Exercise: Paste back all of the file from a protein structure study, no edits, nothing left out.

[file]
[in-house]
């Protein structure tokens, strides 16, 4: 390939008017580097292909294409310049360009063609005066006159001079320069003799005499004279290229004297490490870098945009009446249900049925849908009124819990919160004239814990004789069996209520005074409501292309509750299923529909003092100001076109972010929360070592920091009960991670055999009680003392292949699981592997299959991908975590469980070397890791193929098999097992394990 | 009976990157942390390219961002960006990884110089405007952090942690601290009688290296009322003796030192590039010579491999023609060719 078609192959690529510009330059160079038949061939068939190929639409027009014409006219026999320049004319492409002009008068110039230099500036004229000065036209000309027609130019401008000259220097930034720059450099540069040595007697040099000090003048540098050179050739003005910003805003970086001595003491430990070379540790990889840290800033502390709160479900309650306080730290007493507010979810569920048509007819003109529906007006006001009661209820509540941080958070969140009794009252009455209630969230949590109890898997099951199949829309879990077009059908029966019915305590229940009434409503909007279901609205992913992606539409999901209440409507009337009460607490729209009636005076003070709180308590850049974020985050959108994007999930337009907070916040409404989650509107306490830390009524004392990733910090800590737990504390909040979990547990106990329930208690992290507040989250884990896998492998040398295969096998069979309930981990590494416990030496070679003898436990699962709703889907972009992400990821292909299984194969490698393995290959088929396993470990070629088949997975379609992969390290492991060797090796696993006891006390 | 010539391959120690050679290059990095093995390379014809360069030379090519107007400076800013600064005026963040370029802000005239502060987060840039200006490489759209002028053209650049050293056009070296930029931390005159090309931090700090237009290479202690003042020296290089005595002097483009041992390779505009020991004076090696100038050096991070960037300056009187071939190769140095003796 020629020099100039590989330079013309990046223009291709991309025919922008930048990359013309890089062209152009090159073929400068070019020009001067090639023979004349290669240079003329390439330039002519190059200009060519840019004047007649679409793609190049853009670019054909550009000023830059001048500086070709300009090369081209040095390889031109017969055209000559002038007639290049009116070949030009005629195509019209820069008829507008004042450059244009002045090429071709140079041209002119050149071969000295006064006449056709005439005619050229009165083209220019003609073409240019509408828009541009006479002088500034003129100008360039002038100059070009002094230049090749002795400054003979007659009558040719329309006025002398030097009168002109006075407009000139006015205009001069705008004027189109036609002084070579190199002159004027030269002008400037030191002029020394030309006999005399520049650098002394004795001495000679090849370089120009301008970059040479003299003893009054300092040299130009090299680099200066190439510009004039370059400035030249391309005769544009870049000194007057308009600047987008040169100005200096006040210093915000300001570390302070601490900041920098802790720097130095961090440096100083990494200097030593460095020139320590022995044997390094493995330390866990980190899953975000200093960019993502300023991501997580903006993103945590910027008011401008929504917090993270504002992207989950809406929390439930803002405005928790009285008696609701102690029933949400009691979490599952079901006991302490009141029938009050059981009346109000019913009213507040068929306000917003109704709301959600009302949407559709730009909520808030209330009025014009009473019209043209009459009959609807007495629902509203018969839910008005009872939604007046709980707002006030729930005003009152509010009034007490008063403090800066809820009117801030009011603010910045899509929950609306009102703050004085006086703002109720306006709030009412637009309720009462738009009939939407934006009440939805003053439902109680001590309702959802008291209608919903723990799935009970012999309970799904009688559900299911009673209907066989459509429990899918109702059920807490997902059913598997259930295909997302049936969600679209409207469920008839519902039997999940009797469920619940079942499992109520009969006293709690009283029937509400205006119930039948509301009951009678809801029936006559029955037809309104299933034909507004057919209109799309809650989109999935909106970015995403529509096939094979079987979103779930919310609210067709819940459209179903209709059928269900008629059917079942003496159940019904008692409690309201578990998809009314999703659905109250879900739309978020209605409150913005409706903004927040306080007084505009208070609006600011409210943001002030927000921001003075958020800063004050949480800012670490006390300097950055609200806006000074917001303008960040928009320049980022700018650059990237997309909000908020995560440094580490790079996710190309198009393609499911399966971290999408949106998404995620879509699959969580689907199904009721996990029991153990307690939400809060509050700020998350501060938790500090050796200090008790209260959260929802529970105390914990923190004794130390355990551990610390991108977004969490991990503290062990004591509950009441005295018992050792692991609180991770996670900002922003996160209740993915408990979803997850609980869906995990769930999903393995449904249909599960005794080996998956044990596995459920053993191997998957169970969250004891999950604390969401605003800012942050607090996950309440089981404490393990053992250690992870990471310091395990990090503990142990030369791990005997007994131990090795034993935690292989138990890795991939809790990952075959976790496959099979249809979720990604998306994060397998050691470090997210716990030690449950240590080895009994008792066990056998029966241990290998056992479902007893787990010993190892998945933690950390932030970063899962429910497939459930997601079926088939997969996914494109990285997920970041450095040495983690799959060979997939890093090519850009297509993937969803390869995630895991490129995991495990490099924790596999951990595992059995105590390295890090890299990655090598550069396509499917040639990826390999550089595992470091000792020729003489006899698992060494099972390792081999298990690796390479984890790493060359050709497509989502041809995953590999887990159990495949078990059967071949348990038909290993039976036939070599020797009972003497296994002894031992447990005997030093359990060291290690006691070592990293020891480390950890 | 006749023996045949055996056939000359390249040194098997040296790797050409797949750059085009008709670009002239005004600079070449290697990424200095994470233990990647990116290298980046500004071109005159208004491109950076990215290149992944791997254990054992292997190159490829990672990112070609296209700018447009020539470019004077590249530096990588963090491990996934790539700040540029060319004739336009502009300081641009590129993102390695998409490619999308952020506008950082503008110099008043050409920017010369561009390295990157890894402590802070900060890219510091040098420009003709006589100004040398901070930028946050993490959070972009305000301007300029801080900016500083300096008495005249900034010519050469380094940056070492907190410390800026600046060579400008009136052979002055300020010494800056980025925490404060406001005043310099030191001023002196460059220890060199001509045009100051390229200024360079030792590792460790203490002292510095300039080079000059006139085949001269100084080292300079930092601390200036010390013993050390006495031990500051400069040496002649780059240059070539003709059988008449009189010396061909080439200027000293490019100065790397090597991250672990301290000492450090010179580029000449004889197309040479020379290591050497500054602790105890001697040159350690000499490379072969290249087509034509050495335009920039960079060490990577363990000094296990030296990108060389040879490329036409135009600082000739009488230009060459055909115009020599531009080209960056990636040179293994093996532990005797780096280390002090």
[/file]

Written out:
[in-house]
């Protein structure tokens, strides 16, 4: 390939008017580097292909294409310049360009063609005066006159001079320069003799005499004279290229004297490490870098945009009446249900049925849908009124819990919160004239814990004789069996209520005074409501292309509750299923529909003092100001076109972010929360070592920091009960991670055999009680003392292949699981592997299959991908975590469980070397890791193929098999097992394990 | 009976990157942390390219961002960006990884110089405007952090942690601290009688290296009322003796030192590039010579491999023609060719 078609192959690529510009330059160079038949061939068939190929639409027009014409006219026999320049004319492409002009008068110039230099500036004229000065036209000309027609130019401008000259220097930034720059450099540069040595007697040099000090003048540098050179050739003005910003805003970086001595003491430990070379540790990889840290800033502390709160479900309650306080730290007493507010979810569920048509007819003109529906007006006001009661209820509540941080958070969140009794009252009455209630969230949590109890898997099951199949829309879990077009059908029966019915305590229940009434409503909007279901609205992913992606539409999901209440409507009337009460607490729209009636005076003070709180308590850049974020985050959108994007999930337009907070916040409404989650509107306490830390009524004392990733910090800590737990504390909040979990547990106990329930208690992290507040989250884990896998492998040398295969096998069979309930981990590494416990030496070679003898436990699962709703889907972009992400990821292909299984194969490698393995290959088929396993470990070629088949997975379609992969390290492991060797090796696993006891006390 | 010539391959120690050679290059990095093995390379014809360069030379090519107007400076800013600064005026963040370029802000005239502060987060840039200006490489759209002028053209650049050293056009070296930029931390005159090309931090700090237009290479202690003042020296290089005595002097483009041992390779505009020991004076090696100038050096991070960037300056009187071939190769140095003796 020629020099100039590989330079013309990046223009291709991309025919922008930048990359013309890089062209152009090159073929400068070019020009001067090639023979004349290669240079003329390439330039002519190059200009060519840019004047007649679409793609190049853009670019054909550009000023830059001048500086070709300009090369081209040095390889031109017969055209000559002038007639290049009116070949030009005629195509019209820069008829507008004042450059244009002045090429071709140079041209002119050149071969000295006064006449056709005439005619050229009165083209220019003609073409240019509408828009541009006479002088500034003129100008360039002038100059070009002094230049090749002795400054003979007659009558040719329309006025002398030097009168002109006075407009000139006015205009001069705008004027189109036609002084070579190199002159004027030269002008400037030191002029020394030309006999005399520049650098002394004795001495000679090849370089120009301008970059040479003299003893009054300092040299130009090299680099200066190439510009004039370059400035030249391309005769544009870049000194007057308009600047987008040169100005200096006040210093915000300001570390302070601490900041920098802790720097130095961090440096100083990494200097030593460095020139320590022995044997390094493995330390866990980190899953975000200093960019993502300023991501997580903006993103945590910027008011401008929504917090993270504002992207989950809406929390439930803002405005928790009285008696609701102690029933949400009691979490599952079901006991302490009141029938009050059981009346109000019913009213507040068929306000917003109704709301959600009302949407559709730009909520808030209330009025014009009473019209043209009459009959609807007495629902509203018969839910008005009872939604007046709980707002006030729930005003009152509010009034007490008063403090800066809820009117801030009011603010910045899509929950609306009102703050004085006086703002109720306006709030009412637009309720009462738009009939939407934006009440939805003053439902109680001590309702959802008291209608919903723990799935009970012999309970799904009688559900299911009673209907066989459509429990899918109702059920807490997902059913598997259930295909997302049936969600679209409207469920008839519902039997999940009797469920619940079942499992109520009969006293709690009283029937509400205006119930039948509301009951009678809801029936006559029955037809309104299933034909507004057919209109799309809650989109999935909106970015995403529509096939094979079987979103779930919310609210067709819940459209179903209709059928269900008629059917079942003496159940019904008692409690309201578990998809009314999703659905109250879900739309978020209605409150913005409706903004927040306080007084505009208070609006600011409210943001002030927000921001003075958020800063004050949480800012670490006390300097950055609200806006000074917001303008960040928009320049980022700018650059990237997309909000908020995560440094580490790079996710190309198009393609499911399966971290999408949106998404995620879509699959969580689907199904009721996990029991153990307690939400809060509050700020998350501060938790500090050796200090008790209260959260929802529970105390914990923190004794130390355990551990610390991108977004969490991990503290062990004591509950009441005295018992050792692991609180991770996670900002922003996160209740993915408990979803997850609980869906995990769930999903393995449904249909599960005794080996998956044990596995459920053993191997998957169970969250004891999950604390969401605003800012942050607090996950309440089981404490393990053992250690992870990471310091395990990090503990142990030369791990005997007994131990090795034993935690292989138990890795991939809790990952075959976790496959099979249809979720990604998306994060397998050691470090997210716990030690449950240590080895009994008792066990056998029966241990290998056992479902007893787990010993190892998945933690950390932030970063899962429910497939459930997601079926088939997969996914494109990285997920970041450095040495983690799959060979997939890093090519850009297509993937969803390869995630895991490129995991495990490099924790596999951990595992059995105590390295890090890299990655090598550069396509499917040639990826390999550089595992470091000792020729003489006899698992060494099972390792081999298990690796390479984890790493060359050709497509989502041809995953590999887990159990495949078990059967071949348990038909290993039976036939070599020797009972003497296994002894031992447990005997030093359990060291290690006691070592990293020891480390950890 | 006749023996045949055996056939000359390249040194098997040296790797050409797949750059085009008709670009002239005004600079070449290697990424200095994470233990990647990116290298980046500004071109005159208004491109950076990215290149992944791997254990054992292997190159490829990672990112070609296209700018447009020539470019004077590249530096990588963090491990996934790539700040540029060319004739336009502009300081641009590129993102390695998409490619999308952020506008950082503008110099008043050409920017010369561009390295990157890894402590802070900060890219510091040098420009003709006589100004040398901070930028946050993490959070972009305000301007300029801080900016500083300096008495005249900034010519050469380094940056070492907190410390800026600046060579400008009136052979002055300020010494800056980025925490404060406001005043310099030191001023002196460059220890060199001509045009100051390229200024360079030792590792460790203490002292510095300039080079000059006139085949001269100084080292300079930092601390200036010390013993050390006495031990500051400069040496002649780059240059070539003709059988008449009189010396061909080439200027000293490019100065790397090597991250672990301290000492450090010179580029000449004889197309040479020379290591050497500054602790105890001697040159350690000499490379072969290249087509034509050495335009920039960079060490990577363990000094296990030296990108060389040879490329036409135009600082000739009488230009060459055909115009020599531009080209960056990636040179293994093996532990005797780096280390002090």